European soccer tournament winner: nationalism
In one week, underrated Portuguese team reaches tournament finals while prime minister becomes EU chief, lifting national pride.
When Portuguese midfielder Nuno Maniche curled a long-distance shot into the upper right corner of the Dutch goal Wednesday night, he capped off what has been a banner week for his small country.
Maniche's goal beat Holland 2-1, sending Portugal into the finals of the European Soccer Championship tournament it has successfully hosted.
"This is a glorious moment for Portugal, a dream come true," Maniche told reporters after the game.
Two days earlier, Portuguese Prime Minister Jose Manuel Dourao Barroso was appointed to head the European Commission.
The marriage of political success with wins on the field has lifted a country that normally identifies itself with mournful, melancholic ballads.
On a continent increasingly bonded through EU common treaties and currency, as well as homogeneous social and economic policies, the quadrennial tournament offers the soccer-crazed "Old World" one of the few opportunities left for a healthy display of nationalism.
"A big part of the European process is being able to keep our national identities," says Christian Schon of Copenhagen, who spent $800 on a last-minute flight to watch Denmark's quarterfinal match against the Czech Republic. "And we all want to keep our soccer teams."
In the past three weeks, terms like "war" have been tossed around only half-jokingly leading up to matches between major rivals like Germany and Holland. Mirroring the euphoria blanketing the country after the Portuguese team defeated a strong Enligsh squad, a newspaper wrote that the win brought the country one of the "greatest collective electrocardiograms in living memory."
"This is important," says Pedro Duarte, as cars with screaming Portuguese fans drove by following the victory over England. "The young people need this, they need to know they can be proud of Portugal."
The country has invested almost $5 billion on the infrastructure, stadiums, and security needed to host the tournament. Meanwhile, Portugal's debt careened out of control and it became the first country to break the EU's Economic Growth and Stability Pact, which sets EU limits on government spending. Unemployment has also been steadily rising.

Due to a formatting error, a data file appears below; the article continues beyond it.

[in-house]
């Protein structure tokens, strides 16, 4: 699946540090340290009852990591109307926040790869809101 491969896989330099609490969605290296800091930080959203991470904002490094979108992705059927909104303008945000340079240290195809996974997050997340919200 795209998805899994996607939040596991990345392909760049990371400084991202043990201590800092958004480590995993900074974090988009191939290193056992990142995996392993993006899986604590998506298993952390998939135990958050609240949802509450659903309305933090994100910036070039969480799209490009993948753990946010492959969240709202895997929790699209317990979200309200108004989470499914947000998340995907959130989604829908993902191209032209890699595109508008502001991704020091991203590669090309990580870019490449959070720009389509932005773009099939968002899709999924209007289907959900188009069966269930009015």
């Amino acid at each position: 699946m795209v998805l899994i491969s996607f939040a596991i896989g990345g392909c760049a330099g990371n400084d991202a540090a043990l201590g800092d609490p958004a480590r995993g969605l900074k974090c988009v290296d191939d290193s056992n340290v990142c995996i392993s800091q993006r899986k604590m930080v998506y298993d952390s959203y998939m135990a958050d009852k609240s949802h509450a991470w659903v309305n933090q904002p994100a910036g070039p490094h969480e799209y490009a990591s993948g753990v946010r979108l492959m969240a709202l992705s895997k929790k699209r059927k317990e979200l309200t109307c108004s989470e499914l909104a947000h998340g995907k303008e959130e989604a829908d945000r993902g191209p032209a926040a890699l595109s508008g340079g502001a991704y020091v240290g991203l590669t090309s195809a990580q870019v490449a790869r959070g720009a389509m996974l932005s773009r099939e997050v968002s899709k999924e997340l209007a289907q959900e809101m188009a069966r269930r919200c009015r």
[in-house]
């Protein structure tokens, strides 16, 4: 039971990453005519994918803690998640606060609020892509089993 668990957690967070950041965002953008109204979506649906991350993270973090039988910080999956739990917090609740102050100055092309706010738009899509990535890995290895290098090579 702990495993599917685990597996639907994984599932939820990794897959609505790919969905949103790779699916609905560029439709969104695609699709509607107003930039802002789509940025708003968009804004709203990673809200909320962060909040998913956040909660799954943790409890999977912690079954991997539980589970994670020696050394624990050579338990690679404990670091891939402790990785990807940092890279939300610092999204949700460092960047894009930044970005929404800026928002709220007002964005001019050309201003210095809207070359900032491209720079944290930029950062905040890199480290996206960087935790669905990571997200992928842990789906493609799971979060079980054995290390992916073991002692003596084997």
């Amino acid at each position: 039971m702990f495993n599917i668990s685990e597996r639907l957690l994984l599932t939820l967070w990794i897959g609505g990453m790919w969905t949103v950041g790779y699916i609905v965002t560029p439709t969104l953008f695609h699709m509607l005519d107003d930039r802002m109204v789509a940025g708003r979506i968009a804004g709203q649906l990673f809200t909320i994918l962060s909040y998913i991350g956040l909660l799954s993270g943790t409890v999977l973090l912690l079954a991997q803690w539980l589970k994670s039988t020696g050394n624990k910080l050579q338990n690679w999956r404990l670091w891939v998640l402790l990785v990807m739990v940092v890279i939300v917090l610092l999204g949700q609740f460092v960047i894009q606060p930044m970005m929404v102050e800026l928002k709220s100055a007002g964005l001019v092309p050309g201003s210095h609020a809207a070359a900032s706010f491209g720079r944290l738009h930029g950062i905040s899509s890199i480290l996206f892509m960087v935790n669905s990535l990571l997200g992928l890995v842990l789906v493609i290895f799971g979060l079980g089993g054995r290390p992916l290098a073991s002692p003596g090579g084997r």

"We have a lot of social, economic, and work problems," says Paulo Vigo, a soccer fanatic from Lisbon. "Soccer is something that can unite us, that can make us feel national pride."
The belief that soccer can heal what ails the nation is a big misconception, say sociologists. Brazil's magical 2002 World Cup victory took the focus off problems of poverty and desperately needed reforms in the large South American country.
"The success of athletes has a positive effect and brings a more upbeat feeling," said Dominic Malcolm, lecturer at the Centre for the Sociology of Sport at the University of Leicester, England. "But that is likely to be temporary and not likely to overcome very serious problems."
The best Portugal can hope for in long-term benefits, say analysts, is a victory for its image. The country is well on its way.
Organizers' greatest concerns - hooliganism, which has plagued past tournaments, and terrorism - have failed to materialize, and the 1 million visitors have doubled expectations.
"It was a very friendly event," says Paolo Gomes, the deputy head of the committee responsible for tournament security, in an interview. "There are already analysts talking about a new fan culture in Europe."
Fans witnessed a major power shift in this tournament, as small nations such as the Czech Republic, Greece, and Portugal eliminated European soccer powerhouses like Germany, France, and England. The development won't tip the balance of power in Brussels, but it testifies to the equalizing power of the game, say some.
"I think the fact that bigger teams no longer dominate is fantastic," said Desmond McCabe, an Irish businessman and tournament fan. "I think it's a good example of Europe becoming more equal."